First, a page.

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Does Tesla Have a Reliability Problem? What Students in Automotive Mechanics Training Need to Know

Published on November 15, 2018 by in Blog

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Since releasing the record-setting Tesla Roadster in 2008, Tesla has built a worldwide reputation as one of the world’s leading makers of high-performance all-electric cars. The company has enjoyed a tremendous amount of public hype over the years, and it’s built a loyal following of devoted Tesla drivers with its sleek designs, over-the-air updates, and advanced features like Ludicrous Mode, which allows Tesla Model S drivers to accelerate from 0 to 97 kph in an impressive 2.8 seconds.

Consumer Reports Found Reliability Issues with Some Tesla Vehicles

One issue that’s come up repeatedly with Tesla’s cars, though, is their reliability. That issue has drawn attention once again with the release of 2018’s Consumer Reports reliability ratings. The non-profit organization dedicated to unbiased testing of consumer products releases these rankings every year based on reviews from over half a million vehicle owners. This year’s results saw Tesla’s Model S and Model X lose their official recommendations, with the Model X even being included in the year’s list of 10 Least Reliable Cars. The car maker’s overall ranking fell to 27th out of 29 brands, with an average reliability score of only 32/100.

Students in Mechanics School Should Be Aware of the Reported Problems

The Tesla Model S actually lost its Consumer Report recommendation once before in 2015, before regaining it last year. This up-and-down movement in ratings can sometimes happen as a result of significant changes in a car’s design, because they can lower a car’s reliability rating temporarily as the kinks are worked out over time. As students in automotive mechanics training might already know, the Model S has had many such changes.

The recent loss in reliability has been largely attributed to problems with the Model S’s air suspension system, which became standard in the 2017 model year. The company has since stated that the problem has already been addressed, and was corrected with an over-the-air update within weeks of being reported.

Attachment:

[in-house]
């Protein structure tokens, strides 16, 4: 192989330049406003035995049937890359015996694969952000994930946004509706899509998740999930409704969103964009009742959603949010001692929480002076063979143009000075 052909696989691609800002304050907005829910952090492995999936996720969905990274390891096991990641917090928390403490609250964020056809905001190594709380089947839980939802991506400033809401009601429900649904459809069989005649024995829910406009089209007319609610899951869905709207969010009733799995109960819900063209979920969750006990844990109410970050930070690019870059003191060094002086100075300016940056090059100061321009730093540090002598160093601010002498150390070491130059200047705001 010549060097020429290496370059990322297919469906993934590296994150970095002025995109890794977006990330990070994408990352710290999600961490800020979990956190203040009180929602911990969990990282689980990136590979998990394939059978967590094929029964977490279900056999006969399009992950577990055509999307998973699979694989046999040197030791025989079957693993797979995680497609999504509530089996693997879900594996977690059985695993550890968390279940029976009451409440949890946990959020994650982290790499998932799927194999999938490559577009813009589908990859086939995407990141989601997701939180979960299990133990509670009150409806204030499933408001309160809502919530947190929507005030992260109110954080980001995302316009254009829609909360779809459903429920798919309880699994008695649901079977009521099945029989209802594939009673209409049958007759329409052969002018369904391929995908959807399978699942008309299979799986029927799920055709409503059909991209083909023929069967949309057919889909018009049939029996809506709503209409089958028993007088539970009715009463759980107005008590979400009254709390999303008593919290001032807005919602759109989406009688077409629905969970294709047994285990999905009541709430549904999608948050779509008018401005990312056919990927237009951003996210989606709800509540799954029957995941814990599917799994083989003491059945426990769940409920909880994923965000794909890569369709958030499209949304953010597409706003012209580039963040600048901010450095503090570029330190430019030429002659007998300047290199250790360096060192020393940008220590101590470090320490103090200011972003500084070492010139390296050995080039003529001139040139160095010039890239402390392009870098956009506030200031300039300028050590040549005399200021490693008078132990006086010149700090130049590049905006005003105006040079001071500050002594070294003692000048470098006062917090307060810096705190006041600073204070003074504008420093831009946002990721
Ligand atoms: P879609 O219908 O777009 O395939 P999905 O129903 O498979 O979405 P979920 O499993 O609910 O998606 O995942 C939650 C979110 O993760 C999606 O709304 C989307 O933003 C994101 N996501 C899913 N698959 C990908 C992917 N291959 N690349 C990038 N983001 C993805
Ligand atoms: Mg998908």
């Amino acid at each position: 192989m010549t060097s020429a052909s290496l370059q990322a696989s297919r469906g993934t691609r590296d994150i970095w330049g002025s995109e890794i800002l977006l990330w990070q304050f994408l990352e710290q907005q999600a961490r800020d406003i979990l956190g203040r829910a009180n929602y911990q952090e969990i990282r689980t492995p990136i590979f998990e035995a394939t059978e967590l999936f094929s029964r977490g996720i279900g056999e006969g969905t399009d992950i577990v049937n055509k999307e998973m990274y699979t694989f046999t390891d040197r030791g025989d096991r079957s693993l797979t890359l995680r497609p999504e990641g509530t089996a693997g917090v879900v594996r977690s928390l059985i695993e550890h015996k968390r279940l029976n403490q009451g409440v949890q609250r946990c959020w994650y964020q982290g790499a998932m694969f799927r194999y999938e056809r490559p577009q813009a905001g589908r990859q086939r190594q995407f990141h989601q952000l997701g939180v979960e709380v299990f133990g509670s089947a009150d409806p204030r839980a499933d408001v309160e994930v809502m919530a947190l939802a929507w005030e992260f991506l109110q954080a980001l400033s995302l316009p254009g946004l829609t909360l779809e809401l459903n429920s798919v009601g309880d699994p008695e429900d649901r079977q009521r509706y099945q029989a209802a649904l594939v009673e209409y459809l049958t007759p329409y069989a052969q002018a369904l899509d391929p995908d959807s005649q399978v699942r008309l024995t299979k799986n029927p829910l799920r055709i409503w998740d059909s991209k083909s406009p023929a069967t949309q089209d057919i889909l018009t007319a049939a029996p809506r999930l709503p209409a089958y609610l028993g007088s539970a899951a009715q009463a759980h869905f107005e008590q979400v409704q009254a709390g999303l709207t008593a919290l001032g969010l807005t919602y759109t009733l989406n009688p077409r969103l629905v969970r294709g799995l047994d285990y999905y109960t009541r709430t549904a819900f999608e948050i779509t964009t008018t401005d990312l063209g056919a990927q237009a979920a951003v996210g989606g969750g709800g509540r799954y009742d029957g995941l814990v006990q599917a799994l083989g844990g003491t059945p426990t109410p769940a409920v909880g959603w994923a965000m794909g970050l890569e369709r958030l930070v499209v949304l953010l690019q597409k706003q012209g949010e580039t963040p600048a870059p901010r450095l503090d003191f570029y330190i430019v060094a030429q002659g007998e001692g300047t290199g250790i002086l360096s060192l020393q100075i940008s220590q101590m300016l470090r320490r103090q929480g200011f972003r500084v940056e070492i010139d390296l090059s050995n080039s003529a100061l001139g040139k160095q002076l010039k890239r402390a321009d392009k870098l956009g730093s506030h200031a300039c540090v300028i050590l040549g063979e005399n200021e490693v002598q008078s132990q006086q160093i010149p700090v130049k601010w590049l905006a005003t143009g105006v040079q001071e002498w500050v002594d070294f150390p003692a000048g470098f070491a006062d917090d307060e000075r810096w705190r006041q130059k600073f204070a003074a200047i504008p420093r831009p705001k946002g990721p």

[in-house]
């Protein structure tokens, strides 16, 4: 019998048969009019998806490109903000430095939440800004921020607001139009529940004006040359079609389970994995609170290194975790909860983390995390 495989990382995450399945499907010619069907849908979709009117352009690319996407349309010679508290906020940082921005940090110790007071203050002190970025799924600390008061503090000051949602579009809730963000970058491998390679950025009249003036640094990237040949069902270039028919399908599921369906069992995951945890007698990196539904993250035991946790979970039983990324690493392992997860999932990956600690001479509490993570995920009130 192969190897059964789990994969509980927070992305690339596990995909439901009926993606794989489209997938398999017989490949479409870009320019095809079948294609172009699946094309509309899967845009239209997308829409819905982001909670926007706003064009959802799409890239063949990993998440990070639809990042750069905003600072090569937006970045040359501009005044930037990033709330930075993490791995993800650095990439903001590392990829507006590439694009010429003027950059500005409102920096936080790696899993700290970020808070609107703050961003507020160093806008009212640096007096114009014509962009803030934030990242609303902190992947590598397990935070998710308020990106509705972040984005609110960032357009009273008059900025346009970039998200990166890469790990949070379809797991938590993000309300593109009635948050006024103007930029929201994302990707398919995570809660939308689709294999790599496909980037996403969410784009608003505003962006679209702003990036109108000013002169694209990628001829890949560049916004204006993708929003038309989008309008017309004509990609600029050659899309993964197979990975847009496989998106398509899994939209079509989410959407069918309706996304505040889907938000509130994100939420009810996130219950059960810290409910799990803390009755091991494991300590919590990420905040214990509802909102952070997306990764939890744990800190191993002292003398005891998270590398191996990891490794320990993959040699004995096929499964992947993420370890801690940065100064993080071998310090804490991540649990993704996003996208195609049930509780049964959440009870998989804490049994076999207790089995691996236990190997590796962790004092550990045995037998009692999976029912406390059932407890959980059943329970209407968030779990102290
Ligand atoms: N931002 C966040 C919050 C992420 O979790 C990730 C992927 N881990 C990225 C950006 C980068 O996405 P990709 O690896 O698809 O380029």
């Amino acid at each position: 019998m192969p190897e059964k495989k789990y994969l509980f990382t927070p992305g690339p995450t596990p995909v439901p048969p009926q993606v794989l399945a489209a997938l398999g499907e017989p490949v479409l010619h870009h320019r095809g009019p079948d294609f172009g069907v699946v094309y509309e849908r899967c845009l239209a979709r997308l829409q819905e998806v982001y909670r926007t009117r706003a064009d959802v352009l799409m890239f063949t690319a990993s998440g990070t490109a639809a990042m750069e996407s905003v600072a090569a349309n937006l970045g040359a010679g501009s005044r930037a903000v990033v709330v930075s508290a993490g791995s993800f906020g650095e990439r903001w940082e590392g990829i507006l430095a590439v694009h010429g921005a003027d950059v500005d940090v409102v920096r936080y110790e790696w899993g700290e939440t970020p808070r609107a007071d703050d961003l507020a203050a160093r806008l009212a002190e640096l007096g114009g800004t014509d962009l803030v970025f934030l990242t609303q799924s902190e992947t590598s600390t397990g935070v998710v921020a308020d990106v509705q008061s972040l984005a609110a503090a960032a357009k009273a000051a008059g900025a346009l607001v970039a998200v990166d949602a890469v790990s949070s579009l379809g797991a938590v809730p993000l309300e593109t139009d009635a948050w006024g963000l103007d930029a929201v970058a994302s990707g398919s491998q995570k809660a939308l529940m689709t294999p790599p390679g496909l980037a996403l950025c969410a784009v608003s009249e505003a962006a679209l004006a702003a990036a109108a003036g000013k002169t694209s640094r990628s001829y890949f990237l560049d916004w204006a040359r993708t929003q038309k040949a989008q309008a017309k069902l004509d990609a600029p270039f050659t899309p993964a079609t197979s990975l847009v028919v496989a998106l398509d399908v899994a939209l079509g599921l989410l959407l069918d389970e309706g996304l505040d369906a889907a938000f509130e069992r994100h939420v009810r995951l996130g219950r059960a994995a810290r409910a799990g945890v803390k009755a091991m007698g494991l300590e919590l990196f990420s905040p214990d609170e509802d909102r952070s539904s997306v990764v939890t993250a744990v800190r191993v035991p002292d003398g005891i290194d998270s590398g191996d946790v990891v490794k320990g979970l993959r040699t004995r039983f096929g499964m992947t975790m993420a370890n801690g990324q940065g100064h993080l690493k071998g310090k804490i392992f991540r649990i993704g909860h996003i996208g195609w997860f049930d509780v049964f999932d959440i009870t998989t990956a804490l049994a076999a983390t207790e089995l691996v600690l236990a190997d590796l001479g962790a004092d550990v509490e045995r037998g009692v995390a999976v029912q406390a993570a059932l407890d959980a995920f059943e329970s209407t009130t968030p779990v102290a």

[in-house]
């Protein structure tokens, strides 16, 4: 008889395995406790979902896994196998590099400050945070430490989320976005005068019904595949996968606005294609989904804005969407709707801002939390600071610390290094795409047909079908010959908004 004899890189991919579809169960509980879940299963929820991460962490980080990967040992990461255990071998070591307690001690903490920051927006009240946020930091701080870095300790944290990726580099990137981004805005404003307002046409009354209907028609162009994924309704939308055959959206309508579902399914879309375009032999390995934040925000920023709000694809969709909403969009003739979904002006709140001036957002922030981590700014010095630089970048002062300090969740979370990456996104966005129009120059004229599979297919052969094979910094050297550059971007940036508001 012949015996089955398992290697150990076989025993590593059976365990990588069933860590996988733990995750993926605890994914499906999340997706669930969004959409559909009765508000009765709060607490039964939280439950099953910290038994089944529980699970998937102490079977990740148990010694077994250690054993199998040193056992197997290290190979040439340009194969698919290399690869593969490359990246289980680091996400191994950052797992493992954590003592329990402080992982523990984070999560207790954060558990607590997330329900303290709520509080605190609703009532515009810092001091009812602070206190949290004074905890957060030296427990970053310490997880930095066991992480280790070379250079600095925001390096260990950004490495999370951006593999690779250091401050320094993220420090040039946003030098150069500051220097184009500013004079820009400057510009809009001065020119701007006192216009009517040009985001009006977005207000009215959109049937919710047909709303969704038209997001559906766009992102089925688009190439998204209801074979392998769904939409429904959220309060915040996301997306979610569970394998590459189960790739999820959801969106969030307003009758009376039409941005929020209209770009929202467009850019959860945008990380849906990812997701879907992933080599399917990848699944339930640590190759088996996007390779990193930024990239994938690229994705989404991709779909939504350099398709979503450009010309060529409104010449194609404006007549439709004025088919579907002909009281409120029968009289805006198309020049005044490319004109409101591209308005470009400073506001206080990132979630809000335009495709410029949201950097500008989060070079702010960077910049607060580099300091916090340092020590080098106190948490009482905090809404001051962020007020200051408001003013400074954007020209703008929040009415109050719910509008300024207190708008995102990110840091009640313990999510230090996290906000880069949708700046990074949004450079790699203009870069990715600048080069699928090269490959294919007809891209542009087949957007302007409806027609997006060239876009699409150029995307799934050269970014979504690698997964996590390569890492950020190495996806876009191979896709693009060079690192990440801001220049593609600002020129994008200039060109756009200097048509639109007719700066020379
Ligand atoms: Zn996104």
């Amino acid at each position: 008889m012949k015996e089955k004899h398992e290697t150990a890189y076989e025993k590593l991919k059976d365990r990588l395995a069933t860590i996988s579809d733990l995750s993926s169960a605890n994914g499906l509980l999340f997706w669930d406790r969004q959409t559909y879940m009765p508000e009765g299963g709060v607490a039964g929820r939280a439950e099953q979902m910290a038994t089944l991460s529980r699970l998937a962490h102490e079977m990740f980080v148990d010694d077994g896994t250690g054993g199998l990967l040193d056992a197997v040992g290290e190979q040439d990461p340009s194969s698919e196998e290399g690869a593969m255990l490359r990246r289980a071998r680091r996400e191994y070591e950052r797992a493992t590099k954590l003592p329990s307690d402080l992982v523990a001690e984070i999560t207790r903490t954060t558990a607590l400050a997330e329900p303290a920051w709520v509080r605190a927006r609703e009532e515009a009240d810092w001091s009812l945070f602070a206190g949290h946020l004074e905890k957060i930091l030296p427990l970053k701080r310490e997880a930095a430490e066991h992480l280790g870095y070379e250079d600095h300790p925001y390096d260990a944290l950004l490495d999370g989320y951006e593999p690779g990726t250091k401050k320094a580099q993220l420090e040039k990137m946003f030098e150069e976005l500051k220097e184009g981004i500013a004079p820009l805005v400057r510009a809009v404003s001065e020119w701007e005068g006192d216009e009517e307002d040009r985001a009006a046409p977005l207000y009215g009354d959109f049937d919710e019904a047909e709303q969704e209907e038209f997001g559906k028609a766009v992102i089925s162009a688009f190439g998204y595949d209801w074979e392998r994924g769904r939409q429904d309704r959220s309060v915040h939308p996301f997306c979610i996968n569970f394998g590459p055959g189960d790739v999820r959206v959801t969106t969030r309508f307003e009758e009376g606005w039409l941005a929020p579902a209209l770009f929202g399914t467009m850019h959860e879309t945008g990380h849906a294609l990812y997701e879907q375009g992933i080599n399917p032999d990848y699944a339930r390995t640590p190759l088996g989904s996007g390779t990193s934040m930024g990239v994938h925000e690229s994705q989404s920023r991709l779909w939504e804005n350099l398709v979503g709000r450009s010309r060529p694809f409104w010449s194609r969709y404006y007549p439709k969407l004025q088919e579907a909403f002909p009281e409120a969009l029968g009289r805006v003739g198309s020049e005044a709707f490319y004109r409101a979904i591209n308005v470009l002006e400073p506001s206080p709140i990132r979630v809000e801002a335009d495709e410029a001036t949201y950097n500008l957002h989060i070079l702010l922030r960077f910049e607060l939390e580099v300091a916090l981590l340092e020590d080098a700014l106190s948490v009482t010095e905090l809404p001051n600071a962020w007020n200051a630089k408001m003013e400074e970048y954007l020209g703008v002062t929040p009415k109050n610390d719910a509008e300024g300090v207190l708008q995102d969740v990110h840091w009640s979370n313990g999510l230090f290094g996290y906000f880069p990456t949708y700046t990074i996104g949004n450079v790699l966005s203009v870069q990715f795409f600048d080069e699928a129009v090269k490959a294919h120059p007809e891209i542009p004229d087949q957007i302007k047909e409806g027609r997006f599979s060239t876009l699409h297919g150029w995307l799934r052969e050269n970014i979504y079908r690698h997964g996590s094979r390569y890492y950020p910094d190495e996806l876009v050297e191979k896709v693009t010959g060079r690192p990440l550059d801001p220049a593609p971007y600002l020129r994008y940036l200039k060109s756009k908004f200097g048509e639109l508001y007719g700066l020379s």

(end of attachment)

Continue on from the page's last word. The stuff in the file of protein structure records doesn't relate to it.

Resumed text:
The Model S, pictured here, has reportedly had issues with its air suspension system

The Model S, pictured here, has reportedly had issues with its air suspension system

The Model X SUV, on the other hand, saw its rating sink due to a variety of reported issues, including problems with its falcon-wing doors, electric-powered front doors, and the centre display screen.

The Model 3 Overcame Reliability Issues with a Software Update

Consumer Reports initially withheld a recommendation for Tesla’s Model 3 as well, but changed course after a software update solved some important issues with the car.

The Model 3 is Tesla’s first attempt at a more affordable, mass-market vehicle. While its first review was highly favourable in some regards, Consumer Reports took issue with the car’s long stopping distance in emergency brake tests. The Model 3’s stopping distance of 46.3 metres at 97 kph was the worst of any contemporary car tested by Consumer Reports, but after learning of the issue, Tesla issued a software update which brought the stopping distance down to 40.5 metres, a reduction of nearly six metres.

The Model 3 received a recommendation only after receiving a late software upgrade

The Model 3 received a recommendation only after receiving a late software upgrade

Unlike many of the other cars that students in mechanics schools will work with, whose manufacturers tend to be conservative in developing their products, frequent advancements in design mean that Tesla is always working out the kinks on each model’s newest developments and features. Over-the-air updates, however, are also frequently tweaking the software of each model to try and solve these issues as they come up.

This means that it might take some waiting to see whether Tesla’s reliability issues continue to be a problem or can be ironed out over time. In the meantime, students stay aware of the potential issues.

Are you interested in training for a new career at automotive mechanics school?

Contact CATI for more information about our programs.

 
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